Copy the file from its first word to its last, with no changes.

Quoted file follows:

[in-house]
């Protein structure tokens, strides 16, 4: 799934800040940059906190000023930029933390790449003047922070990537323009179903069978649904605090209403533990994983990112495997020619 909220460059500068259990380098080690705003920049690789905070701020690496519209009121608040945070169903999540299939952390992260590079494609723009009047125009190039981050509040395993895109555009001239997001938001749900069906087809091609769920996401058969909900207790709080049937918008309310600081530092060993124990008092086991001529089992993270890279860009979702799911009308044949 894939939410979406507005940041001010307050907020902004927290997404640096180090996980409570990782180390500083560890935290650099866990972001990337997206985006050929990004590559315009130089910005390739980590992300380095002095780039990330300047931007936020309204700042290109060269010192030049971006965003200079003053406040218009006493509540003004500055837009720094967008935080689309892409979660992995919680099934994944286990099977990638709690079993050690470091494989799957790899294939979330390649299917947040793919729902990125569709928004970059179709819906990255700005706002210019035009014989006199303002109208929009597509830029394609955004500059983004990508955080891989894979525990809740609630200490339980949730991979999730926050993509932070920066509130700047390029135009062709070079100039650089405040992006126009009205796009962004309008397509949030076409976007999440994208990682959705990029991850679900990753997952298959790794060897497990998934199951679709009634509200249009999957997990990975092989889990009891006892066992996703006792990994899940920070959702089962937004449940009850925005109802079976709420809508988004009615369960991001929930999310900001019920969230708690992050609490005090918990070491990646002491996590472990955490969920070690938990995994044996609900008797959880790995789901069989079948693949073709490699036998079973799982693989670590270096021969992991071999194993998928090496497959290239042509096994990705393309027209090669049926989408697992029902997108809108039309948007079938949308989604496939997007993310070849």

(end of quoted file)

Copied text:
[in-house]
């Protein structure tokens, strides 16, 4: 799934800040940059906190000023930029933390790449003047922070990537323009179903069978649904605090209403533990994983990112495997020619 909220460059500068259990380098080690705003920049690789905070701020690496519209009121608040945070169903999540299939952390992260590079494609723009009047125009190039981050509040395993895109555009001239997001938001749900069906087809091609769920996401058969909900207790709080049937918008309310600081530092060993124990008092086991001529089992993270890279860009979702799911009308044949 894939939410979406507005940041001010307050907020902004927290997404640096180090996980409570990782180390500083560890935290650099866990972001990337997206985006050929990004590559315009130089910005390739980590992300380095002095780039990330300047931007936020309204700042290109060269010192030049971006965003200079003053406040218009006493509540003004500055837009720094967008935080689309892409979660992995919680099934994944286990099977990638709690079993050690470091494989799957790899294939979330390649299917947040793919729902990125569709928004970059179709819906990255700005706002210019035009014989006199303002109208929009597509830029394609955004500059983004990508955080891989894979525990809740609630200490339980949730991979999730926050993509932070920066509130700047390029135009062709070079100039650089405040992006126009009205796009962004309008397509949030076409976007999440994208990682959705990029991850679900990753997952298959790794060897497990998934199951679709009634509200249009999957997990990975092989889990009891006892066992996703006792990994899940920070959702089962937004449940009850925005109802079976709420809508988004009615369960991001929930999310900001019920969230708690992050609490005090918990070491990646002491996590472990955490969920070690938990995994044996609900008797959880790995789901069989079948693949073709490699036998079973799982693989670590270096021969992991071999194993998928090496497959290239042509096994990705393309027209090669049926989408697992029902997108809108039309948007079938949308989604496939997007993310070849």